The second round of voting in Brazil’s presidential election began Monday, after right-wing President Jair Bolsonaro surpassed polls and denied leftist former President Luiz Inacio Lula da Silva an outright victory in the first round.
The surprisingly strong performance by Bolsonaro on Sunday crushed hopes for a swift settlement to the world’s fourth-largest democracy’s profoundly divisive election.
With 99.9% of electronic votes counted, Lula had taken 48.4% of votes versus 43.2% for Bolsonaro. As neither got a majority of support, the race goes to a runoff vote on Oct. 30.
The race has proven tighter than most surveys suggested, revitalizing Bolsonaro’s campaign after he insisted that polls could not be trusted. If he pulls off a comeback, it would break with a wave of victories for leftists across the region in recent years, including Mexico, Colombia, Argentina and Chile.
Adding to tensions in Brazil, Bolsonaro has made baseless attacks on the integrity of Brazil’s electronic voting system and suggested he may not concede if he loses. On Sunday night, he sounded confident victory was within reach and avoided criticism of the voting system.
“I plan to make the right political alliances to win this election,” he told journalists, pointing to significant advances his party made in Congress in the general election.
Bolsonaro’s right-wing allies won 19 of the 27 seats up from grabs in the Senate, and initial returns suggested a strong showing for his base in the lower house.
The strong showing for Bolsonaro and his allies, which added to pressure on Lula to tack to the center, led bankers and analysts to expect a boost for Brazilian financial markets on Monday after Sunday’s surprising result.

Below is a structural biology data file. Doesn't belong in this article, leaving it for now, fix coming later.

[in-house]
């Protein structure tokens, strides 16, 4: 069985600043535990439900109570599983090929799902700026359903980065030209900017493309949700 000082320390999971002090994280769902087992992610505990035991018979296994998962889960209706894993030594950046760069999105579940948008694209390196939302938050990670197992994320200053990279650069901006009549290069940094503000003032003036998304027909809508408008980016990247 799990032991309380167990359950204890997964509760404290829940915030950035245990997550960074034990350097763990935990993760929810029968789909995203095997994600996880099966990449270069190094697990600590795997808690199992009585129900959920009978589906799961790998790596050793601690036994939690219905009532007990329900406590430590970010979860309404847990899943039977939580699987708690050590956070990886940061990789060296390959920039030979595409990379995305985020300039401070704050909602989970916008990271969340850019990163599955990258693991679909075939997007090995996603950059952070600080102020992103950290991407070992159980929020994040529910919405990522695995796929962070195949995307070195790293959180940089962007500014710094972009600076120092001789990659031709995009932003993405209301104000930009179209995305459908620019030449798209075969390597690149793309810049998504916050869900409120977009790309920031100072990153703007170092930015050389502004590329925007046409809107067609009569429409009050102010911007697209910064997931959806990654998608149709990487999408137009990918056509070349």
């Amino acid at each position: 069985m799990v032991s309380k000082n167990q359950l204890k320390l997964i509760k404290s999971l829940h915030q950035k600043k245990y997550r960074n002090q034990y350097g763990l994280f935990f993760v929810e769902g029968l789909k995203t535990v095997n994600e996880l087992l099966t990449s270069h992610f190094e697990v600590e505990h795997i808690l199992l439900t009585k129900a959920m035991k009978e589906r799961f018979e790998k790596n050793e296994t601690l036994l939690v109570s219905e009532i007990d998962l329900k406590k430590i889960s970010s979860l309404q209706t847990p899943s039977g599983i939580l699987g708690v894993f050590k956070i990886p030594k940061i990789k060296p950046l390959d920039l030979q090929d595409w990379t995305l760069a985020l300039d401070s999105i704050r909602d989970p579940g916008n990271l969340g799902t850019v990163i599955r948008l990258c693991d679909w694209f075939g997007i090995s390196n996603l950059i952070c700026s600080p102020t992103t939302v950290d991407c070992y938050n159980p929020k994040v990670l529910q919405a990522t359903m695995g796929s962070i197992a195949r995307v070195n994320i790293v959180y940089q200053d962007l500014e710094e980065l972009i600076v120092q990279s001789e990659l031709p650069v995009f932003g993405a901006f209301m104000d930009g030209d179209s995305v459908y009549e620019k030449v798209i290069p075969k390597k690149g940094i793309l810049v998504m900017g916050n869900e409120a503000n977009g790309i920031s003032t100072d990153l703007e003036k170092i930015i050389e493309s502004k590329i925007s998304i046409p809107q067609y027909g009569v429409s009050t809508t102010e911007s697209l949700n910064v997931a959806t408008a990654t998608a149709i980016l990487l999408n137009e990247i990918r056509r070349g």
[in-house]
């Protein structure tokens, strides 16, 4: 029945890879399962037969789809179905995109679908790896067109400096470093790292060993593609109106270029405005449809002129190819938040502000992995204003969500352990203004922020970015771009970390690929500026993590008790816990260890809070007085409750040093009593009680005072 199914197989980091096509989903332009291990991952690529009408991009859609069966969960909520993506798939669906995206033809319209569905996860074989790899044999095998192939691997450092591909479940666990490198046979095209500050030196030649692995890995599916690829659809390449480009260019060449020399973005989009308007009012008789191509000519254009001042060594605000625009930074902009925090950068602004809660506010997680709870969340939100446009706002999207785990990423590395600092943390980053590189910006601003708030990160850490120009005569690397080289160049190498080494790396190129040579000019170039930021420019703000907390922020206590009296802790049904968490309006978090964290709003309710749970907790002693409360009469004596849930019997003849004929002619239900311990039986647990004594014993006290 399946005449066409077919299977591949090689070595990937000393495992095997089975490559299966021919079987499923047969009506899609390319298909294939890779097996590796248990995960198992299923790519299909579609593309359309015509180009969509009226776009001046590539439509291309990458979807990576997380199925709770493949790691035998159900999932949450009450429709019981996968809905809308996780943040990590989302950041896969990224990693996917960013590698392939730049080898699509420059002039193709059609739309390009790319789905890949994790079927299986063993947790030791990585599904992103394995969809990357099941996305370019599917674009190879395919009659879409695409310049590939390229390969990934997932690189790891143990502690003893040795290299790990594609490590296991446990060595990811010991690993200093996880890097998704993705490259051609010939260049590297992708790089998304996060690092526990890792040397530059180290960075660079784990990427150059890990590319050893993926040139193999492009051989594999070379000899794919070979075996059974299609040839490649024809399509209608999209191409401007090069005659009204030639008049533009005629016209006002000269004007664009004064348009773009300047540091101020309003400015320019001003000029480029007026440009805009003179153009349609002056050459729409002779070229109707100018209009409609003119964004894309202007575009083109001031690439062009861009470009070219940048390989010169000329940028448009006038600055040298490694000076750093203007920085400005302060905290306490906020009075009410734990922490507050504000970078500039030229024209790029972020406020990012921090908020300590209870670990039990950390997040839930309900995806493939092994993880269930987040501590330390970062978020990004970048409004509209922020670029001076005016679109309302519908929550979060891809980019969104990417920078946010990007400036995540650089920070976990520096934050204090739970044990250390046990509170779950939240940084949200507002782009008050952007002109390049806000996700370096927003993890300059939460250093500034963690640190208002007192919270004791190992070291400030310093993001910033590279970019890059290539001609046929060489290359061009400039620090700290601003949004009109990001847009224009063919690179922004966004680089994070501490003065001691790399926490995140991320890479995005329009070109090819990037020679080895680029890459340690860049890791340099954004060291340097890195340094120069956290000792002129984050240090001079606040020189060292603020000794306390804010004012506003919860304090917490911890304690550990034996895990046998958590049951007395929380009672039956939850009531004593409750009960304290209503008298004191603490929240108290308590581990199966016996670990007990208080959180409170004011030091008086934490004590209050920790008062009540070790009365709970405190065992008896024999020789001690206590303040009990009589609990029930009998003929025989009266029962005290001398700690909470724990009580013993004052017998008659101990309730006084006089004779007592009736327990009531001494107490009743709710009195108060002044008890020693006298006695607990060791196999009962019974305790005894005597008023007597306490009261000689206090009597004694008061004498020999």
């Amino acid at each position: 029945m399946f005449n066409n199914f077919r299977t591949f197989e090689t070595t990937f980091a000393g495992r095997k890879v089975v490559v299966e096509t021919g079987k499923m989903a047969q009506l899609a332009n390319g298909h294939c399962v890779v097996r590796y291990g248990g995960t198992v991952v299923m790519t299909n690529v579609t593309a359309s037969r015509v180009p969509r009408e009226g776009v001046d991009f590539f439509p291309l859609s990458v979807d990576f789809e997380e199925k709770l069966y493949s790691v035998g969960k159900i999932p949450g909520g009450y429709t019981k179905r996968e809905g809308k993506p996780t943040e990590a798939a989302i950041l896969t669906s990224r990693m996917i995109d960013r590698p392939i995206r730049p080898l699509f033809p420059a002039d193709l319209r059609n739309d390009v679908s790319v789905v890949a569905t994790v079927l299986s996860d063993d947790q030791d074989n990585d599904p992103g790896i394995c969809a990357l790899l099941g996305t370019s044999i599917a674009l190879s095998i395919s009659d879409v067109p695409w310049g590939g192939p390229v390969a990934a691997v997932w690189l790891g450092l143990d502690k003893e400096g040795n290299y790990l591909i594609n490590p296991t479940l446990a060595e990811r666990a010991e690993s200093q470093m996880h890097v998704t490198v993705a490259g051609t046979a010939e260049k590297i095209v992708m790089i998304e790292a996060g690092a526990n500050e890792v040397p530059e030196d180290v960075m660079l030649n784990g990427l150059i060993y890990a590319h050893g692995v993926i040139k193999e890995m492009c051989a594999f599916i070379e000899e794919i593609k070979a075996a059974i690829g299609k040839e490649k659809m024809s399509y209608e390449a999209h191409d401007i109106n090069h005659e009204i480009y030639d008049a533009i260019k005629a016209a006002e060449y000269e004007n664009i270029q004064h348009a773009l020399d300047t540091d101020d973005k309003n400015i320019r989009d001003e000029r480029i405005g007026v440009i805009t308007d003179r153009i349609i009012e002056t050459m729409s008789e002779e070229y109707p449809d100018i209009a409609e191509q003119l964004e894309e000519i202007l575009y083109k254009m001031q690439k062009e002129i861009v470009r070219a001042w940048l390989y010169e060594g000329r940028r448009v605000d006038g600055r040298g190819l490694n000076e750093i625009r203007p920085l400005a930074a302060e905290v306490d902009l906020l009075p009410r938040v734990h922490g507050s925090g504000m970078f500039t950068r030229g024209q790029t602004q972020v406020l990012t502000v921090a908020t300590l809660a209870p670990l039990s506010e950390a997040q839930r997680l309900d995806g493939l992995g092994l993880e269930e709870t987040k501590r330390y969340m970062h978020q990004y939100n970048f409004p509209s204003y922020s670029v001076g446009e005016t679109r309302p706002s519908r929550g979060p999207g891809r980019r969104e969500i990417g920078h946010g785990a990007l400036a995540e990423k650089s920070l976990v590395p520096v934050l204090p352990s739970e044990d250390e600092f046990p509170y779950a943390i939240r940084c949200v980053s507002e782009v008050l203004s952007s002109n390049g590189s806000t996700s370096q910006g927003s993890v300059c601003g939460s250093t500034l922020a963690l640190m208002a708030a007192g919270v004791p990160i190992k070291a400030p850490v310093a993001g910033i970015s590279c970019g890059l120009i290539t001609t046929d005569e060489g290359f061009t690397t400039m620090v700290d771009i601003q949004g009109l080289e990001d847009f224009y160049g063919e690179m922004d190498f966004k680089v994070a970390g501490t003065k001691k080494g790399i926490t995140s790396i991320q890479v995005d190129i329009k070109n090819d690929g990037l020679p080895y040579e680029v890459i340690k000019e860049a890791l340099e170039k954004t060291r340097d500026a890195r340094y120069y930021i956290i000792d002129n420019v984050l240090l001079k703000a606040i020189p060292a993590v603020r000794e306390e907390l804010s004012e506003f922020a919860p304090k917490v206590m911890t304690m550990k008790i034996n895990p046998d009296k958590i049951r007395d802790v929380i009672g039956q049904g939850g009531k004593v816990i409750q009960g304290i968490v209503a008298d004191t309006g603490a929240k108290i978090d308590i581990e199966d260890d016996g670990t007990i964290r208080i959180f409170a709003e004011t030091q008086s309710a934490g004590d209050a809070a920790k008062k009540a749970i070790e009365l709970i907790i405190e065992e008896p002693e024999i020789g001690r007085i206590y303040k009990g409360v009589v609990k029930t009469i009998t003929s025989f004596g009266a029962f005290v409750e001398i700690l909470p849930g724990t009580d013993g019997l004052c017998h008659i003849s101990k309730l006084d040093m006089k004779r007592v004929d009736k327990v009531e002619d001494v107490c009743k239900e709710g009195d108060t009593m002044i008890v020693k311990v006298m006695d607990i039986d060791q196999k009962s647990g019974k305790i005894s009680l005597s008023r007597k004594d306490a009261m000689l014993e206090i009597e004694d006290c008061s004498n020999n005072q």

Lula put an optimistic spin on the result, saying he was looking forward to another month on the campaign trail and the chance to debate Bolsonaro head-to-head.
Inside his campaign, however, there was clear frustration that he had fallen short of the narrow majority forecast in some polls, along with weak results in state races outside of his party’s traditional northeastern stronghold.
“There was a clear movement of votes in the southeast, beyond what the surveys and even the campaign managed to detect,” a campaign source said on condition of anonymity because of the sensitivity of the matter.
Support for distant third- and fourth-place finishers also fell short of recent surveys, suggesting some of their backers may have shifted to Bolsonaro when it came time to vote.
Centrist Senator Simone Tebet, who got 4% of votes, and center-left former lawmaker Ciro Gomes, who got 3%, both said on Sunday night they would announce decisions about endorsements in the coming days.
With the momentum in Bolsonaro’s favor, Lula may need all the help he can get.
“Clearly Bolsonarismo was underestimated,” said Senator Humberto Costa, a compatriot of Lula’s Workers Party.